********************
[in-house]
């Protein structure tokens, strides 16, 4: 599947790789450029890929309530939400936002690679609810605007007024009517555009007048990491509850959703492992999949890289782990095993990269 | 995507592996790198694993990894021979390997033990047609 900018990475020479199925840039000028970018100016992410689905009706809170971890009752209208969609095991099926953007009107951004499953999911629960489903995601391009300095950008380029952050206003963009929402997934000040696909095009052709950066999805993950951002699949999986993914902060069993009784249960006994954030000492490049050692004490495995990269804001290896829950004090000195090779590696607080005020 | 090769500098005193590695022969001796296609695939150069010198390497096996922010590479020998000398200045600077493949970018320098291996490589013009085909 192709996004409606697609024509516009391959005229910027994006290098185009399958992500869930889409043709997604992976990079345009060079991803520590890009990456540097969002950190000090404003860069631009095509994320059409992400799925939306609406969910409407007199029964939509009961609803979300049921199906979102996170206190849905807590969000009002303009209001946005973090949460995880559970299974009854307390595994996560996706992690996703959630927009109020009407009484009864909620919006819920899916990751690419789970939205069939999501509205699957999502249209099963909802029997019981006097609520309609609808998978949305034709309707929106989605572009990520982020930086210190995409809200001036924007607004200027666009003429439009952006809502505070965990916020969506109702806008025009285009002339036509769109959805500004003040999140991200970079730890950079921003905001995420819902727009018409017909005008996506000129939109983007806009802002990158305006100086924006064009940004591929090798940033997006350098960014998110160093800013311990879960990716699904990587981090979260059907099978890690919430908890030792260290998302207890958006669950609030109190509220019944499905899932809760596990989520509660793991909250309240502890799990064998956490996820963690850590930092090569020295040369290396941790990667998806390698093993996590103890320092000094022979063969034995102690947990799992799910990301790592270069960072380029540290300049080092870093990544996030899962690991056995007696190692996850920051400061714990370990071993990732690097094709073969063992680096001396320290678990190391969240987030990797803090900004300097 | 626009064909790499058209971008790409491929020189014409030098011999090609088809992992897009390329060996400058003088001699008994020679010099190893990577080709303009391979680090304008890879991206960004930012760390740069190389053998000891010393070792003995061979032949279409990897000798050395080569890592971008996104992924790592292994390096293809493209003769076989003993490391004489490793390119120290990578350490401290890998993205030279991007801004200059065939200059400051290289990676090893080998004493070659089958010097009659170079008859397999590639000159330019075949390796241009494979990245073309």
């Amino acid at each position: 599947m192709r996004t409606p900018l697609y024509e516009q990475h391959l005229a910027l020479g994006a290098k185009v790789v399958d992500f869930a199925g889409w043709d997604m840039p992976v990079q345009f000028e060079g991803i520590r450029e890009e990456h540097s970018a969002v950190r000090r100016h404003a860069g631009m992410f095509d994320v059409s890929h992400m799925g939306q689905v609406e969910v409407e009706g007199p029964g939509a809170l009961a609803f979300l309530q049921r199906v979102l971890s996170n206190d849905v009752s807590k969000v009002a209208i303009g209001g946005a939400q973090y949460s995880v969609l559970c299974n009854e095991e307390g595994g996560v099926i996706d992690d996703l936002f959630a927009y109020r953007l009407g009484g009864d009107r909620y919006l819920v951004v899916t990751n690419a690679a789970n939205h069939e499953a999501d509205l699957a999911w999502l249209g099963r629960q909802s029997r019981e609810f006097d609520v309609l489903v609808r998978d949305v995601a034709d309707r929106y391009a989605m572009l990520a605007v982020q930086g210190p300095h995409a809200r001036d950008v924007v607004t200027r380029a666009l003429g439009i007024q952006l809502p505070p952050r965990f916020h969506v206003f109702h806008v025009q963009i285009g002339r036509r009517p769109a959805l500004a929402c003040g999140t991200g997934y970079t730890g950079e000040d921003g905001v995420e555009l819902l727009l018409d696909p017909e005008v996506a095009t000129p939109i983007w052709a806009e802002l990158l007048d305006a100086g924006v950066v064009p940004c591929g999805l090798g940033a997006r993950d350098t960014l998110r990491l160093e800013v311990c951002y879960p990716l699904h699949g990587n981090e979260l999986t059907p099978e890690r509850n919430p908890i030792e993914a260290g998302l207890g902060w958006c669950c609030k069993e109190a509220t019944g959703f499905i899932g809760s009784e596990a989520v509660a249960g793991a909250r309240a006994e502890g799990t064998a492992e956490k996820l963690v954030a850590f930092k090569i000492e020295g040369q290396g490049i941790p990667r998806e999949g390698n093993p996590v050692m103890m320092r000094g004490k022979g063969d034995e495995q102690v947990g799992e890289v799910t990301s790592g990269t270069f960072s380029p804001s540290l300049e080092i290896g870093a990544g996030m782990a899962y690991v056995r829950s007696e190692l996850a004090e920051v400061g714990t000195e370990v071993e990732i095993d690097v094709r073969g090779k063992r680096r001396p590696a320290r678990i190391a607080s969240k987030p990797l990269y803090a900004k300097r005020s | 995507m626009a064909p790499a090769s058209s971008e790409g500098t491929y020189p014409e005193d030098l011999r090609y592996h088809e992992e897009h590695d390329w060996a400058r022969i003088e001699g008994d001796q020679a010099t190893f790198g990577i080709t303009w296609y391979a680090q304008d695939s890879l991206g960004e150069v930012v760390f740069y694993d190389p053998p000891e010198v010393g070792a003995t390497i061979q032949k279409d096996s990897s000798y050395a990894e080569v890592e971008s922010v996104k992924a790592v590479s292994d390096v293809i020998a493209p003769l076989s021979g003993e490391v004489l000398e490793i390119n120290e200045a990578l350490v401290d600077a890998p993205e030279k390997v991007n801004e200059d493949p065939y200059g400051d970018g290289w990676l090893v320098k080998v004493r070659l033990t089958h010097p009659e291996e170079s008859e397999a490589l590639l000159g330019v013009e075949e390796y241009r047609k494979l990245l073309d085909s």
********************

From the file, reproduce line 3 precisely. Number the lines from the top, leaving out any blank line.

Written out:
């Amino acid at each position: 599947m192709r996004t409606p900018l697609y024509e516009q990475h391959l005229a910027l020479g994006a290098k185009v790789v399958d992500f869930a199925g889409w043709d997604m840039p992976v990079q345009f000028e060079g991803i520590r450029e890009e990456h540097s970018a969002v950190r000090r100016h404003a860069g631009m992410f095509d994320v059409s890929h992400m799925g939306q689905v609406e969910v409407e009706g007199p029964g939509a809170l009961a609803f979300l309530q049921r199906v979102l971890s996170n206190d849905v009752s807590k969000v009002a209208i303009g209001g946005a939400q973090y949460s995880v969609l559970c299974n009854e095991e307390g595994g996560v099926i996706d992690d996703l936002f959630a927009y109020r953007l009407g009484g009864d009107r909620y919006l819920v951004v899916t990751n690419a690679a789970n939205h069939e499953a999501d509205l699957a999911w999502l249209g099963r629960q909802s029997r019981e609810f006097d609520v309609l489903v609808r998978d949305v995601a034709d309707r929106y391009a989605m572009l990520a605007v982020q930086g210190p300095h995409a809200r001036d950008v924007v607004t200027r380029a666009l003429g439009i007024q952006l809502p505070p952050r965990f916020h969506v206003f109702h806008v025009q963009i285009g002339r036509r009517p769109a959805l500004a929402c003040g999140t991200g997934y970079t730890g950079e000040d921003g905001v995420e555009l819902l727009l018409d696909p017909e005008v996506a095009t000129p939109i983007w052709a806009e802002l990158l007048d305006a100086g924006v950066v064009p940004c591929g999805l090798g940033a997006r993950d350098t960014l998110r990491l160093e800013v311990c951002y879960p990716l699904h699949g990587n981090e979260l999986t059907p099978e890690r509850n919430p908890i030792e993914a260290g998302l207890g902060w958006c669950c609030k069993e109190a509220t019944g959703f499905i899932g809760s009784e596990a989520v509660a249960g793991a909250r309240a006994e502890g799990t064998a492992e956490k996820l963690v954030a850590f930092k090569i000492e020295g040369q290396g490049i941790p990667r998806e999949g390698n093993p996590v050692m103890m320092r000094g004490k022979g063969d034995e495995q102690v947990g799992e890289v799910t990301s790592g990269t270069f960072s380029p804001s540290l300049e080092i290896g870093a990544g996030m782990a899962y690991v056995r829950s007696e190692l996850a004090e920051v400061g714990t000195e370990v071993e990732i095993d690097v094709r073969g090779k063992r680096r001396p590696a320290r678990i190391a607080s969240k987030p990797l990269y803090a900004k300097r005020s | 995507m626009a064909p790499a090769s058209s971008e790409g500098t491929y020189p014409e005193d030098l011999r090609y592996h088809e992992e897009h590695d390329w060996a400058r022969i003088e001699g008994d001796q020679a010099t190893f790198g990577i080709t303009w296609y391979a680090q304008d695939s890879l991206g960004e150069v930012v760390f740069y694993d190389p053998p000891e010198v010393g070792a003995t390497i061979q032949k279409d096996s990897s000798y050395a990894e080569v890592e971008s922010v996104k992924a790592v590479s292994d390096v293809i020998a493209p003769l076989s021979g003993e490391v004489l000398e490793i390119n120290e200045a990578l350490v401290d600077a890998p993205e030279k390997v991007n801004e200059d493949p065939y200059g400051d970018g290289w990676l090893v320098k080998v004493r070659l033990t089958h010097p009659e291996e170079s008859e397999a490589l590639l000159g330019v013009e075949e390796y241009r047609k494979l990245l073309d085909s």